Most of Madison is no doubt unaware that there is a certified star that’s been living in their midst. Since moving here from Orlando in 2007, Kyle Henderson, formerly a member of power-pop sensation the Producers, has kept a relatively low profile. With the release of Life Goes On, all that should change. Henderson’s story traverses the range of human experience. You can read about Henderson in our feature story here.
Though he’s been performing as Kyle Henderson’s Blue Eyed Soul, a crack band currently featuring bassist John Christensen, ace guitarist Mike Ripp, drummer Michael Brenneis and jazz artist Alison Margaret on keys and backup vocals, Life Goes On is not a Blue Eyed Soul record. Henderson enlisted his son Ted to assist in creating the drum and bass tracks and the Jimmy’s Jimmy Voegeli provides keyboards while Ripp and Margaret do make contributions of their own. Hall & Oates’ resident saxophonist Charlie DeChant rounds out the lineup, adding his parts from a studio in Orlando, Florida.
One only needs to hear the leadoff track “Aeroplane” to recognize the talent and sensibility that Henderson brings. This is a classic three-minute gem of pop song; a peppy beat, a catchy melody, a sure-fire hook. But what has always made the pop song so immediate is its ability to lay bare a fundamental truth: a broken heart, a lost lover or acquaintance, a tinge of sadness or in this case, regret. “I’m on an aeroplane under someone else’s name / I fly alone while trying to forget / this storybook I call my regret…Aeroplane won’t you come back / I’ve left myself on the tarmac / I wanna go home,” Henderson sings over a bubbling bass line. DeChant’s saxophone is the perfect icing on the cake here.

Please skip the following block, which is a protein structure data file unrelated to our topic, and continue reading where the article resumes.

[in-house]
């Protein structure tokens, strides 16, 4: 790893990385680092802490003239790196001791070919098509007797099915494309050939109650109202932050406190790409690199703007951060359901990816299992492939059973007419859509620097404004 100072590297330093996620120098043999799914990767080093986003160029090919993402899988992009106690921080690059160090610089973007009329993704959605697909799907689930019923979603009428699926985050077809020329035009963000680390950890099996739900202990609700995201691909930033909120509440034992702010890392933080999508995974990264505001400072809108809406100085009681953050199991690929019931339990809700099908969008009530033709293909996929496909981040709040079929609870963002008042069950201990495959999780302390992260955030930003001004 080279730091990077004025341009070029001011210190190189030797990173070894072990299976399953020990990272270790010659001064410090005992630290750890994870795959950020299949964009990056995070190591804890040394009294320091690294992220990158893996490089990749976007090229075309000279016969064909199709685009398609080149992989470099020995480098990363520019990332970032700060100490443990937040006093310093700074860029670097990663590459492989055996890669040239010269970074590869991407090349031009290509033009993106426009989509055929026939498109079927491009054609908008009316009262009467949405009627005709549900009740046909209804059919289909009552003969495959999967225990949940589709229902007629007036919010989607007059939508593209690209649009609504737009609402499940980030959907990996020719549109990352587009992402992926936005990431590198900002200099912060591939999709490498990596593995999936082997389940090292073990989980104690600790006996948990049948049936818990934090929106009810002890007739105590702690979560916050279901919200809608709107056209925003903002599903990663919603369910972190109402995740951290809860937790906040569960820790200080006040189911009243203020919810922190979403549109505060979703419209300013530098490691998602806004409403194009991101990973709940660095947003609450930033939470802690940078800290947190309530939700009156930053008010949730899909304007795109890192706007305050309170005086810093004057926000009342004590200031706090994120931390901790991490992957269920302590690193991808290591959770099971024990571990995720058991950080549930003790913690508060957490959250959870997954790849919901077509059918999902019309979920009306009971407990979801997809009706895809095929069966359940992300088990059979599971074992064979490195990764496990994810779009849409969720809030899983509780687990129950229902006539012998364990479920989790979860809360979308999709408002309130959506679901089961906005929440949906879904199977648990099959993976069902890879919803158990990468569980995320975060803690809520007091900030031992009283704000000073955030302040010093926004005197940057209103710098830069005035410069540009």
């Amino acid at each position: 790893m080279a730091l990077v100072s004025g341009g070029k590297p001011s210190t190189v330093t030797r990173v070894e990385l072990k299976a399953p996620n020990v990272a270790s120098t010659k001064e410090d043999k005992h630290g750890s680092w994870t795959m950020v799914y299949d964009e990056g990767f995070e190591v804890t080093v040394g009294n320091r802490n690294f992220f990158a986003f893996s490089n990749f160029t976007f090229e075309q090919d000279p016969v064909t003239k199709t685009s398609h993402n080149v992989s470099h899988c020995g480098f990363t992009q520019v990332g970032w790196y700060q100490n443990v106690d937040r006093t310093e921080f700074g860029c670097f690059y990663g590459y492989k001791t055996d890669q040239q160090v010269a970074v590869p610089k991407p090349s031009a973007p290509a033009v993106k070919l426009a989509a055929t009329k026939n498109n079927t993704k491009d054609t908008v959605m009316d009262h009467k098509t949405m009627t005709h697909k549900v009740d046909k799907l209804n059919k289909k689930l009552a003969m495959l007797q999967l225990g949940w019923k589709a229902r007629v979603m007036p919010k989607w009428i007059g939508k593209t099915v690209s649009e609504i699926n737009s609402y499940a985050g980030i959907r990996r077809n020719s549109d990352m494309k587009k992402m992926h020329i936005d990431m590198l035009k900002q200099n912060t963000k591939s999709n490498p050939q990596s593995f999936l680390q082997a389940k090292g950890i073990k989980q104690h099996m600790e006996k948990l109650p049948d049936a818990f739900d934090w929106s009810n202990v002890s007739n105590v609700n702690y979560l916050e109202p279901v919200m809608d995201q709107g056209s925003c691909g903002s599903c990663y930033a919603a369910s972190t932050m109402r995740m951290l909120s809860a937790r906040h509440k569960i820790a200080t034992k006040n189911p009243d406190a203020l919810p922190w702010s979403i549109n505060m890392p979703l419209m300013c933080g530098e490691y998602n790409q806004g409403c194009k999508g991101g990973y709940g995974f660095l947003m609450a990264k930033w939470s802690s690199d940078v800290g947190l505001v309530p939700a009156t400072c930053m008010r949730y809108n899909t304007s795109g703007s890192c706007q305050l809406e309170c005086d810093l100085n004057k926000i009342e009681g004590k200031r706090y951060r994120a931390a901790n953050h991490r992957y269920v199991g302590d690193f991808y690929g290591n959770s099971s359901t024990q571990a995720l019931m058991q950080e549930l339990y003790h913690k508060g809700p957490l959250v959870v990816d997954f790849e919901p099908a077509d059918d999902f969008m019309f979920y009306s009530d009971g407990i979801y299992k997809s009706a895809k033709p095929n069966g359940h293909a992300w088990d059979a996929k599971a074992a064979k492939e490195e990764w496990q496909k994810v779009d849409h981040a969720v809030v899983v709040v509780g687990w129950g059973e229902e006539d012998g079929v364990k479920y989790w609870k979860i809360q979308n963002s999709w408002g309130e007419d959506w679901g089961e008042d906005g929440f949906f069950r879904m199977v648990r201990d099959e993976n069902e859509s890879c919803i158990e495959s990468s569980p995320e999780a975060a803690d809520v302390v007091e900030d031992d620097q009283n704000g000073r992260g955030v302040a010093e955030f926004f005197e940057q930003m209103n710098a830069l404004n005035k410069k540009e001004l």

A few songs on the album steer more toward the blues. “Ring Around Your Finger” and “Watch her Dance” are both funky blues workouts, the latter featuring an impressive keyboard solo from Voegeli. “I Been Down” is blues rock with a great guitar solo from Ripp. “Winner Take All” has a political message with references to Wisconsin’s current sorry state of affairs.
But when Henderson stays in the pop vein he really shines. Many of the songs on Life Goes On are about just that for Henderson, who has seen more than one man’s rightful share of pain and loss. When you understand that, songs like “Daddy Don’t You Cry” will simply rip at your heartstrings. A very Beatle-esque number, this is the moment of truth for the album. Voegeli’s organ hits the emotional nail right on the head, the backup vocals get brought up in the mix to deliver a powerful punch, and Ted Henderson turns in a beautiful guitar solo. Top it all off with the infectious melody and you’ve got a masterpiece that would make Elton John envious.
“On Your Memory” is another one of these. Dealing directly with his grieving process (the loss of his eldest son in 2009), Henderson delivers a soulful vocal line over a stuttered rock beat which is again perfectly accented by DeChant’s sax.
Life Goes On will immediately take you back to a time when music was everything, not some immediately dismissible collection of ones and zeroes that you can download in a minute and delete in even less. A reflection of a man’s life deserves more than that and, if you’re like me, the next time you bump into Henderson about Madison you’ll find yourself resisting the urge to just give him a hug. There is sorrow in loss but there is joy in the discovery that music still has the power to translate, heal and even redeem.